As we have already for other estates, we will shortly list the tenants of Linen Hall Square from another age. Meanwhile we reproduce here a short article that originally appeared two generations ago, extolling the new working class residences.
‘Upwards of 370 people once housed in slums now have what are probably the most unique homes in Northern Ireland. They live inside stone walls like those around a prison, but the gates have been removed and the residents have more air space than is usual for working class folks.
For the initial part of its lifetime Linen Hall Square was the location of the White Linen Hall, or exchange. Merchants met here to bargain for the linen woven on hand looms all over the country. For a few decades trade flourished, the linen being exported direct by sailing ship to all parts of the world. Political, market and economic conditions unfavourable to the Irish linen trade then saw a decline.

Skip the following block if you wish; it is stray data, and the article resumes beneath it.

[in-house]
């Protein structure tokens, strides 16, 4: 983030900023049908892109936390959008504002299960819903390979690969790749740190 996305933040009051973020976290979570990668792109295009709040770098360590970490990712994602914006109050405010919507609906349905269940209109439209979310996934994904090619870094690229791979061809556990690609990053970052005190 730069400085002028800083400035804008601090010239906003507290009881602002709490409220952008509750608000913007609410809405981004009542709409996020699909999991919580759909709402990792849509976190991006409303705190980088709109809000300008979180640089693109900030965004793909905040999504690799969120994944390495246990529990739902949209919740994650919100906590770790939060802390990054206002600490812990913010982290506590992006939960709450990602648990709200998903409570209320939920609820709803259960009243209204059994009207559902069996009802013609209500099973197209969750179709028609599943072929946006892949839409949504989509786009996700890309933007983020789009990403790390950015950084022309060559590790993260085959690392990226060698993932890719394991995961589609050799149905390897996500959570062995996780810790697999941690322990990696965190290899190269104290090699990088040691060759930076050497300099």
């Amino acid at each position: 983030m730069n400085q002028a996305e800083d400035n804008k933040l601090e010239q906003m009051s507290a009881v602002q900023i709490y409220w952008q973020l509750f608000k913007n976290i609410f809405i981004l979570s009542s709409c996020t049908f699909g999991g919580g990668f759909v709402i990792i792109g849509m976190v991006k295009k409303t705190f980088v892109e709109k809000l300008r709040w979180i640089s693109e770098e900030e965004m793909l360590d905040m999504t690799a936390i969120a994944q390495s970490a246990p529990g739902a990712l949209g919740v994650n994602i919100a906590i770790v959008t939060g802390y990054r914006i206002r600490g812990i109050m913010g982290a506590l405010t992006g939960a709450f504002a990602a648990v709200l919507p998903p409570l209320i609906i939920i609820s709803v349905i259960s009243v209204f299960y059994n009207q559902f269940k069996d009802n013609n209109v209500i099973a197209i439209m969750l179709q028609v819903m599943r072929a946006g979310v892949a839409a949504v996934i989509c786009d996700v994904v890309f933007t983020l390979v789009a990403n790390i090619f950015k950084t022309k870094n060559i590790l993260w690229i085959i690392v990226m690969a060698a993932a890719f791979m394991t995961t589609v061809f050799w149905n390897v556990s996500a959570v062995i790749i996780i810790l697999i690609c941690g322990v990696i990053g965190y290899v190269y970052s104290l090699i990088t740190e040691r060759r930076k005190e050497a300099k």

Shortly after the Union the Linen Hall and its lands were occupied by the War Office and Newry became a military centre. Later still the barracks proved too small to accommodate whole regiments and for many years the buildings were only occasionally occupied.
In 1927 the Urban Council acquired the Barracks and at a cost of c.